I am a Program Director for a Residency. That means that I oversee the training of physician residents training in my field: from what material they are educated on, to how they are educated. There are certain rules that must be followed, such as providing a minimum amount of vacation per year, designing models for appropriate supervision, how they document the number of patients they see, and the duty hour rules.
I just finished a half-month of duty on the inpatient ward service. I always enjoy this time, as it gets me back to why I went into medicine in the first place: to care for patients. I was able to see firsthand how residents and students are taking histories, are interacting with patients and colleagues, and are performing physical examinations. In addition, I feel privileged to teach “this is how one can think like a doctor.”
Suffice it to say: I “love” education. Most of us who have part of our salary dedicated to education (all program directors must have this) would likely get lumped into this “Love Education” bucket. Others in this category would include clerkship directors (those physicians who oversee required rotations for 3rd year or 4th year medical students), fellowship directors for subspecialties, and Deans of Student Affairs, to name just a few. These types of physicians still constitute a small percentage of the entire faculty.
The majority of the faculty I would lump into the other bucket: “Like Education”. These are physicians who primarily see patients and/or direct programs, or are involved in research. Their jobs include primarily seeing patients in either the inpatient or the outpatient settings. They may also direct certain clinical programs (e.g., Medical Director of the Cystic Fibrosis program, Director of Outpatient Dialysis Program). In other words, they are not directly responsible for the oversight of education of residents or students, but have a key role in providing that education, by hosting students or residents in the venues where they care for patients. They are the ones doing the majority of the actual day-to-day teaching. They may be (and usually are) phenomenal teachers, and certainly enjoy interacting with residents or medical students.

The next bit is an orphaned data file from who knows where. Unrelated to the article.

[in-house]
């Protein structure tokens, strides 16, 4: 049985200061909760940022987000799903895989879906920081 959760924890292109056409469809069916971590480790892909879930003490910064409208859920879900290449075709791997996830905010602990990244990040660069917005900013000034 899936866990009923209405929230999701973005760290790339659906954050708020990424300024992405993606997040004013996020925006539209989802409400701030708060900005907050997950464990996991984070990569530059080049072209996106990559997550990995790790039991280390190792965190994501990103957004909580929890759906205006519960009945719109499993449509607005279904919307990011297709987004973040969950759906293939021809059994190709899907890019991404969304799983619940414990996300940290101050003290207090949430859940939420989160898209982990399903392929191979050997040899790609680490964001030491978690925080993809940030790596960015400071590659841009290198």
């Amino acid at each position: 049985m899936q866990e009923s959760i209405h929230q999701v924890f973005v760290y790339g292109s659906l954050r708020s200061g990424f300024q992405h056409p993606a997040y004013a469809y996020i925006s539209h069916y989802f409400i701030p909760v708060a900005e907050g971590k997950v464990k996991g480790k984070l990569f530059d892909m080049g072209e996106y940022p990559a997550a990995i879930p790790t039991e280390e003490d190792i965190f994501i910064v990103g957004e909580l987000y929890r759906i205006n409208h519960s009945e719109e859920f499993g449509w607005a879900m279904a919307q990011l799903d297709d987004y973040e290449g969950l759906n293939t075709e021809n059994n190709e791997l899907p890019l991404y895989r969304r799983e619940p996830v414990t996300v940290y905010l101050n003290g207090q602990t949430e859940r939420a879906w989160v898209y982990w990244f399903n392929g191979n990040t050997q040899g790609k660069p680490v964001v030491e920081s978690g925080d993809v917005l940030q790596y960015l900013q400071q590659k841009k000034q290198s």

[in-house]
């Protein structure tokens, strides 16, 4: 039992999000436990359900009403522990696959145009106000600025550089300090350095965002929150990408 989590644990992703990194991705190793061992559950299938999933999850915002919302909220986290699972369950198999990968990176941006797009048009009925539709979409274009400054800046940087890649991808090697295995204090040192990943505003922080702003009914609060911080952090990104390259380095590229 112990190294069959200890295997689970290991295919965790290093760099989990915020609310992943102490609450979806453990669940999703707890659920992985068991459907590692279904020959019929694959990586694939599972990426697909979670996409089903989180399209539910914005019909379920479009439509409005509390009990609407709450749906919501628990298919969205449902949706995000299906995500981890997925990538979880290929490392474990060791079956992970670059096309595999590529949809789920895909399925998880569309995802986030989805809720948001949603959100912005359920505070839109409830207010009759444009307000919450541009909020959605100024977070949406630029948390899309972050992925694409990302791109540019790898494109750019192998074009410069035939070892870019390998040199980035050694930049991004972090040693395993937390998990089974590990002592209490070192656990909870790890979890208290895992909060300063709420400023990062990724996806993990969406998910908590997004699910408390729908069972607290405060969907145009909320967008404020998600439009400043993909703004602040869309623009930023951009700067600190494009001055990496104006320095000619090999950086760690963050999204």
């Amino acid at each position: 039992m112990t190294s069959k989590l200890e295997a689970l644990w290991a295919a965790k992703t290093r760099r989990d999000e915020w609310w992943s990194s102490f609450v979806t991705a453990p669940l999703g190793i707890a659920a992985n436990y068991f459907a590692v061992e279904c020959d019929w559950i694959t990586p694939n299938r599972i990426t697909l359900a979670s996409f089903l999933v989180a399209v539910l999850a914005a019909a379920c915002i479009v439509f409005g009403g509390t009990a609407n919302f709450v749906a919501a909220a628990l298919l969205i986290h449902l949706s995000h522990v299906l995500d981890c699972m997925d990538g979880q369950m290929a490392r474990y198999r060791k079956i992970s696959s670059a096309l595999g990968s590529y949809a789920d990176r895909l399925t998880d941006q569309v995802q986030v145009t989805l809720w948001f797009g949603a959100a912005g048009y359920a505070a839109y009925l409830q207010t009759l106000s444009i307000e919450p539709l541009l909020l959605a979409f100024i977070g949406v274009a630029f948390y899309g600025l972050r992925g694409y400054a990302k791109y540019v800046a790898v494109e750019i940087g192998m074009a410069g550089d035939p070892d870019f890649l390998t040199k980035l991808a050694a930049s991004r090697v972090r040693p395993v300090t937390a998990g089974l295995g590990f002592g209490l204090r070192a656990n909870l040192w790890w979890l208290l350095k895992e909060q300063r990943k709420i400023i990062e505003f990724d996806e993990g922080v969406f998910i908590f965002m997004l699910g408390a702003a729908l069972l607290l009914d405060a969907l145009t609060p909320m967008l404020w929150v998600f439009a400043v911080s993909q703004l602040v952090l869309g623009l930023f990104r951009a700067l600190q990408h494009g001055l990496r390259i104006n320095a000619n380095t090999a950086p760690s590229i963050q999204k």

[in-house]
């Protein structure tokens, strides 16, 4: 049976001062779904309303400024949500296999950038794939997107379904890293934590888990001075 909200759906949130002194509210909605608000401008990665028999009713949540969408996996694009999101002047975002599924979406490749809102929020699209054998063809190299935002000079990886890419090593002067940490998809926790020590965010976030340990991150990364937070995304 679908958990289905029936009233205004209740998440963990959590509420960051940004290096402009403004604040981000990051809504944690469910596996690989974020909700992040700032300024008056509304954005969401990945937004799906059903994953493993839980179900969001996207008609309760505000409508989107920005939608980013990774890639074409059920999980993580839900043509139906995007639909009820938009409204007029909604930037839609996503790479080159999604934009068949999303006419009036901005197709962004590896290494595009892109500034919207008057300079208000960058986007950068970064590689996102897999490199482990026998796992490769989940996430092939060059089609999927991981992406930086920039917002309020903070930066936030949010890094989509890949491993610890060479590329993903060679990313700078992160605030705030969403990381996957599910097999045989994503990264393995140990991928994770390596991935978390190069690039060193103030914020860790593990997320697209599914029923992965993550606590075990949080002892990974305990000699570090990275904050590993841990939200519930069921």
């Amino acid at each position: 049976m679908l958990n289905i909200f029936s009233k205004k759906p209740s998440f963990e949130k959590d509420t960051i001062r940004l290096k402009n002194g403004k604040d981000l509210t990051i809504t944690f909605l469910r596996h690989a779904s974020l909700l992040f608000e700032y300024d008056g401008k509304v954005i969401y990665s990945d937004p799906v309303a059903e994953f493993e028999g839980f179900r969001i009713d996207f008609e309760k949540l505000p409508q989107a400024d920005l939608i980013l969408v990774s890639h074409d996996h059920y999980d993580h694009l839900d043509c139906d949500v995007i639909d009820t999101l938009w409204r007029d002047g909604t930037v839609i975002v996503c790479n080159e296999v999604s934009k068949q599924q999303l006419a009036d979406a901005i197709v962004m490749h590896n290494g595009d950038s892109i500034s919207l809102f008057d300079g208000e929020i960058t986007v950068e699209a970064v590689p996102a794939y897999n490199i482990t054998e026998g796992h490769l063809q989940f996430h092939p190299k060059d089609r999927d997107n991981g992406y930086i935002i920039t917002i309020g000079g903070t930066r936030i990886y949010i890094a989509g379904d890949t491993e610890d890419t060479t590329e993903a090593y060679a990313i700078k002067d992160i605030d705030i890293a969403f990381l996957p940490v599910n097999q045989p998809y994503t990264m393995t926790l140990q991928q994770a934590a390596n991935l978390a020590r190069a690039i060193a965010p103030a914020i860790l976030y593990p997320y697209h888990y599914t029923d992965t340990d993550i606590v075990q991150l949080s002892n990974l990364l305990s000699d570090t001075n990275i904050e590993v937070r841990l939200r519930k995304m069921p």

Here is my concern: we are losing more “Like Education”-doctors to the reality of the ever-increasing requirements such as the duty hours.
“Well, I’m just too busy now to take a resident; gotta see more patients, you know.”
“I enjoy having students in the office, but they slow me down, and thus I can’t see as many patients”
“I would love to host a medical student now, but unfortunately, just cannot do so, as the documentation requirements just keep going up and up.”
These are NOT bad people: they like educating our future physicians, but external forces (whatever they are) prevent them from being able to continue their “like” of educating the future physicians.
My concern is that these are the physicians who really make a difference for the training, who really are the ones that the trainees see interacting with patients, and who mentor the trainees. I hope that the regulatory requirements will eventually hit a tipping point, and can eventually be lessened, so that we will have enough doctors who like educating future doctors to actually do so.
The “Love Education” physicians will continue to educate no matter what (mostly because it is part of their job). It is the “Like Education” physicians that need encouragement to continue to be great educators. Let’s continue to support “Like Education” physicians, in order to keep training alive and well. They are a necessary component of education, are truly the backbone of what is needed to educate physician trainees, and should be rewarded as such.